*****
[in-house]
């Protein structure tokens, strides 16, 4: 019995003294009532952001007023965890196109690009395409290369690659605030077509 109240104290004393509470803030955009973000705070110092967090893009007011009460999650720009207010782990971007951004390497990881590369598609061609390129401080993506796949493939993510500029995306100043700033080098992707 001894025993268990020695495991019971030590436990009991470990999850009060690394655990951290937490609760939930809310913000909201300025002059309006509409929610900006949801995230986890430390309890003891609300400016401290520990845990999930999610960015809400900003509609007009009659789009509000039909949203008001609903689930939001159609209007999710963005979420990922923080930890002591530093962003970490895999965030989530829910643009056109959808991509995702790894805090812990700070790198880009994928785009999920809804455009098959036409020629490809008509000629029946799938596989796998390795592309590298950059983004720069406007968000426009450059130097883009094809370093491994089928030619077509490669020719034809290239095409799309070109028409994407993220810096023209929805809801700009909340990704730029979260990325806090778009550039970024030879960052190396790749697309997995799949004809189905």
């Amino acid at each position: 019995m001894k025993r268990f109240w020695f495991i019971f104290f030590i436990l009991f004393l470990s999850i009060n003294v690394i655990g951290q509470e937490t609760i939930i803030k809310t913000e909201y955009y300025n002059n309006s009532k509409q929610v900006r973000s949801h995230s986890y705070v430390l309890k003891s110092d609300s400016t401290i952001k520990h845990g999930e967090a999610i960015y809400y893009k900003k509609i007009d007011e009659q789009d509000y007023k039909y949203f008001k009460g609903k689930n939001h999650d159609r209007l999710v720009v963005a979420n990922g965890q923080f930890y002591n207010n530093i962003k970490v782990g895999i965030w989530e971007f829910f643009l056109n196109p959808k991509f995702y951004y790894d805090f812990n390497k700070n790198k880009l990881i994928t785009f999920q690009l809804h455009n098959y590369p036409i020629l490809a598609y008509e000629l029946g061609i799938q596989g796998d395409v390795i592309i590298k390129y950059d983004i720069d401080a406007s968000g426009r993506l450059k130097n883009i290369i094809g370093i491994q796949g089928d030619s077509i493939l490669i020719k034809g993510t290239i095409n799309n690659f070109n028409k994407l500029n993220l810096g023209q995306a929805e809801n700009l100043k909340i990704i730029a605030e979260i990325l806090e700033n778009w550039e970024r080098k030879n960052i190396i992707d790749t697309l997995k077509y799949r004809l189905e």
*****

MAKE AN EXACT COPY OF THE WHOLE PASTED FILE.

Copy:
[in-house]
């Protein structure tokens, strides 16, 4: 019995003294009532952001007023965890196109690009395409290369690659605030077509 109240104290004393509470803030955009973000705070110092967090893009007011009460999650720009207010782990971007951004390497990881590369598609061609390129401080993506796949493939993510500029995306100043700033080098992707 001894025993268990020695495991019971030590436990009991470990999850009060690394655990951290937490609760939930809310913000909201300025002059309006509409929610900006949801995230986890430390309890003891609300400016401290520990845990999930999610960015809400900003509609007009009659789009509000039909949203008001609903689930939001159609209007999710963005979420990922923080930890002591530093962003970490895999965030989530829910643009056109959808991509995702790894805090812990700070790198880009994928785009999920809804455009098959036409020629490809008509000629029946799938596989796998390795592309590298950059983004720069406007968000426009450059130097883009094809370093491994089928030619077509490669020719034809290239095409799309070109028409994407993220810096023209929805809801700009909340990704730029979260990325806090778009550039970024030879960052190396790749697309997995799949004809189905």
């Amino acid at each position: 019995m001894k025993r268990f109240w020695f495991i019971f104290f030590i436990l009991f004393l470990s999850i009060n003294v690394i655990g951290q509470e937490t609760i939930i803030k809310t913000e909201y955009y300025n002059n309006s009532k509409q929610v900006r973000s949801h995230s986890y705070v430390l309890k003891s110092d609300s400016t401290i952001k520990h845990g999930e967090a999610i960015y809400y893009k900003k509609i007009d007011e009659q789009d509000y007023k039909y949203f008001k009460g609903k689930n939001h999650d159609r209007l999710v720009v963005a979420n990922g965890q923080f930890y002591n207010n530093i962003k970490v782990g895999i965030w989530e971007f829910f643009l056109n196109p959808k991509f995702y951004y790894d805090f812990n390497k700070n790198k880009l990881i994928t785009f999920q690009l809804h455009n098959y590369p036409i020629l490809a598609y008509e000629l029946g061609i799938q596989g796998d395409v390795i592309i590298k390129y950059d983004i720069d401080a406007s968000g426009r993506l450059k130097n883009i290369i094809g370093i491994q796949g089928d030619s077509i493939l490669i020719k034809g993510t290239i095409n799309n690659f070109n028409k994407l500029n993220l810096g023209q995306a929805e809801n700009l100043k909340i990704i730029a605030e979260i990325l806090e700033n778009w550039e970024r080098k030879n960052i190396i992707d790749t697309l997995k077509y799949r004809l189905e």